The friend of a 24-year-old clubber who died after being seriously injured outside a Bingley nightspot has told a jury that the doorman involved looked “smug”.
But Ciaran Spencer’s barrister suggested that Ben Rose was being “selective” with his memory of the night and accused him of adding that detail to make it look worse for his client.
“No-one else remembers him smirking at you or smiling at you or looking smug,” said Richard Wright QC.
-> Doorman on trial over 24-year-old who died after hitting head being ejected from Bijou nightclub
“You’ve just added that detail to make it look a little bit worse haven’t you?”
“That’s not true,” replied Mr Rose
“You’re trying to paint it in one way... and it wasn’t that way at all,” suggested Mr Wright.
“I’m just telling the truth,” said Mr Rose.
Spencer, 25, has denied manslaughter following the death of James Etherington who suffered a severe brain injury when he struck the back of his head on the ground outside the Bijou nightclub.
Mr Etherington, who had been on a night out in Leeds before travelling by taxi back to Bingley in the early hours of November 25, 2017, suffered a fractured skull in the incident.
Despite medical attention his condition deteriorated and he died in hospital about ten days later.
Prosecutor David Brooke QC asked Mr Rose if he had seen Spencer again outside the club after Mr Etherington was injured and if he got any sense of his attitude.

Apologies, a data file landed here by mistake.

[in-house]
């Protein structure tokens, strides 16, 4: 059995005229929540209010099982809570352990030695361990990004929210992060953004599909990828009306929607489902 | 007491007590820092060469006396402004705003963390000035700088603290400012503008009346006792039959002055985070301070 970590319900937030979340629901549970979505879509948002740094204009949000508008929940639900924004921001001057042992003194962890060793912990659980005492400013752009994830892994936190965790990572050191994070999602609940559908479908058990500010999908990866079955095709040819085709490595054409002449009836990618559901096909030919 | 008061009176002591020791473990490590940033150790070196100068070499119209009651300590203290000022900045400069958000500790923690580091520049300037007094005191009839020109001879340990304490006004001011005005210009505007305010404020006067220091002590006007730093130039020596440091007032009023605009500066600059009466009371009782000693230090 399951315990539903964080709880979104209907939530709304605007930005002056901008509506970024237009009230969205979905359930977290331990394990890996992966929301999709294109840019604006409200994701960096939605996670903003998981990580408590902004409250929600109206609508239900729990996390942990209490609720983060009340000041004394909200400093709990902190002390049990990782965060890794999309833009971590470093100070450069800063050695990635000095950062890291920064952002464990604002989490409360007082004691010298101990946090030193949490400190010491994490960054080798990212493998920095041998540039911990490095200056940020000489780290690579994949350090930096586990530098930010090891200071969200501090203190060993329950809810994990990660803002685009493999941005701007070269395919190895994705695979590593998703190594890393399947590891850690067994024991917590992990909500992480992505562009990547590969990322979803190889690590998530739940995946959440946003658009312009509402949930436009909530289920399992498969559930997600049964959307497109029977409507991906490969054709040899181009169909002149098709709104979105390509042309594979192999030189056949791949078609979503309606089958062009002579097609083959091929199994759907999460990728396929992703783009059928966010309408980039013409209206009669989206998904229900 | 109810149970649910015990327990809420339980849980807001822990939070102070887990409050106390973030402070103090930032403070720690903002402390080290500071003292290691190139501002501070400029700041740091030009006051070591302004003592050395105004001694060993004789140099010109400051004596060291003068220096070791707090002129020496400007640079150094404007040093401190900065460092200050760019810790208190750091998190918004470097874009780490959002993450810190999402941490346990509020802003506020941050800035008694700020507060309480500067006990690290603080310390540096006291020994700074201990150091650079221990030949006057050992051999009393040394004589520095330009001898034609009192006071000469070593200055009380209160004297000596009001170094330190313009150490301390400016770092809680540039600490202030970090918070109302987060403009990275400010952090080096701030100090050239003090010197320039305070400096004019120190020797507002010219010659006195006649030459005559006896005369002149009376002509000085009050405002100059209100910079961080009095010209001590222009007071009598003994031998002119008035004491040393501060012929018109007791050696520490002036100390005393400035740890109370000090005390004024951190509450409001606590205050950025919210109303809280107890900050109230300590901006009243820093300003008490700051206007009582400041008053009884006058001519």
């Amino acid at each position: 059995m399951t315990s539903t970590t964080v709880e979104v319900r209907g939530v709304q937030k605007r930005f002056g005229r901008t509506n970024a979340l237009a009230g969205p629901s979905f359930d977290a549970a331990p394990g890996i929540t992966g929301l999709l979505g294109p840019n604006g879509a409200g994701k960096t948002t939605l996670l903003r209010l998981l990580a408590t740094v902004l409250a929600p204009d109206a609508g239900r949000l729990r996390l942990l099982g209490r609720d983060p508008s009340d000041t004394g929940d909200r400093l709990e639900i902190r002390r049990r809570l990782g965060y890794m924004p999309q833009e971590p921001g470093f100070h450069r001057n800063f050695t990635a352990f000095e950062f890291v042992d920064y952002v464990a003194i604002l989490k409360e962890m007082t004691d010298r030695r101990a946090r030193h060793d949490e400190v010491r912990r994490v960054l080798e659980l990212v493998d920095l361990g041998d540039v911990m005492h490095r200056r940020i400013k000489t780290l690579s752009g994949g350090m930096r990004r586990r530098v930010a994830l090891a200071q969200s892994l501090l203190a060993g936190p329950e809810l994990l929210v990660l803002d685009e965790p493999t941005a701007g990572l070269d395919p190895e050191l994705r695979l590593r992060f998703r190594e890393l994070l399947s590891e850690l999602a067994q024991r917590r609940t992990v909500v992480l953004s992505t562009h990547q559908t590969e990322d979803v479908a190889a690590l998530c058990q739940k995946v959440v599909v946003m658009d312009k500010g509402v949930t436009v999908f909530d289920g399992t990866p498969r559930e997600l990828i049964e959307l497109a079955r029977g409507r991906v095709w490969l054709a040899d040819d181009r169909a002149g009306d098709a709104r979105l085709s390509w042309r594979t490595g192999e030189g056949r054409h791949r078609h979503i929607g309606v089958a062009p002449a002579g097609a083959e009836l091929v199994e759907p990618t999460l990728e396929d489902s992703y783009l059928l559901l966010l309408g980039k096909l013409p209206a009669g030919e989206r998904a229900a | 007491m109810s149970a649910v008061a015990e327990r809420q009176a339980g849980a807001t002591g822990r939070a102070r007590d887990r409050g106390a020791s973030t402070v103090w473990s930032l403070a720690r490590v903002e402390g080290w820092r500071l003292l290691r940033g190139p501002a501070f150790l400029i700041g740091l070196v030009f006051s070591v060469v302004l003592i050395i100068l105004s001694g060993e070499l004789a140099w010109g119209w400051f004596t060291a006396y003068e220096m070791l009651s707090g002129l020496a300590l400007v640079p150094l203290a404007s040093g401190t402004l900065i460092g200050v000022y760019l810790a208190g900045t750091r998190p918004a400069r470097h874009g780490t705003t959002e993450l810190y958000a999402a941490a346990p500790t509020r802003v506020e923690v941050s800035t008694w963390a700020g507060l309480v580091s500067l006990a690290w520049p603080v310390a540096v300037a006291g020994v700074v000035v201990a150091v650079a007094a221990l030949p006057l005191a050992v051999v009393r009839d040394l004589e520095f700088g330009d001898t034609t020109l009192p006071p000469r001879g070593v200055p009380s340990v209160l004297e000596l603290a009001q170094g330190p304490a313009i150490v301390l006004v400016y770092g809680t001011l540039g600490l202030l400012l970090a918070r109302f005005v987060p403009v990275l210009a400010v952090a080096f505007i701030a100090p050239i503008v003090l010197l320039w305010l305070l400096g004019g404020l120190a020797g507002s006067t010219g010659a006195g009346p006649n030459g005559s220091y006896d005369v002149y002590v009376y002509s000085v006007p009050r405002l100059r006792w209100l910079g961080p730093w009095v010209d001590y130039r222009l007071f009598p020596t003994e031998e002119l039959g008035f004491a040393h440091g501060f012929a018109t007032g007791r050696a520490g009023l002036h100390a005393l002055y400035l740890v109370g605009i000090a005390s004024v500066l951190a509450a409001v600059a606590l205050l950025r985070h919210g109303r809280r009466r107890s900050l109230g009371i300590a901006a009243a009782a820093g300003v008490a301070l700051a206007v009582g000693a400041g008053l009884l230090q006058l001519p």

“Very smug,” said Mr Rose.
“He was quite happy that he had put my friend in that position. That’s how I felt.
“He was just smiling really and looking down at me while I was helping my friend.”
The jury at Bradford Crown Court has heard that Mr Etherington was ejected from the premises after he drank two shots from a tray but then refused to pay £4 to a member of staff for them.
Spencer, of Green Head Drive, Utley, Keighley, was told about the problem and he and two other doormen approached Mr Etherington in the club.
Mr Brooke alleged that Spencer used an inappropriate headlock or neck hold to force Mr Etherington backwards out of the club and he was rendered “unconscious or near to it” by the force of the hold before the defendant let go of him at the entrance.
CCTV footage captured Mr Etherington immediately falling backwards onto the pavement and Mr Brooke alleged that Spencer, a licensed doorman, had used either unlawful force or had been grossly negligent.
“There is no suggestion that the defendant acted in a way intending to kill James Etherington or to cause him really harm,” said Mr Brooke in his opening to the jury earlier this week.
“He was acting as a doorman to lawfully eject him. But what we do say is that he did it in such a way that was unlawful and led directly to his death.
“The prosecution’s case is that his death was the result of the defendant’s unlawful actions that night.”
The jury has already heard evidence from martial arts expert Mike Finn that the headlock allegedly used by Spencer could have rendered someone unconscious in between eight and twelve seconds.
Mr Finn, who has been training and teaching for more than 60 years, said the hold was also known as “a guillotine choke or head chancery”.
He told the jury that neck-holds and strangles were never taught because of the inherent dangerousness of the hold.
The trial is expected to last about three weeks.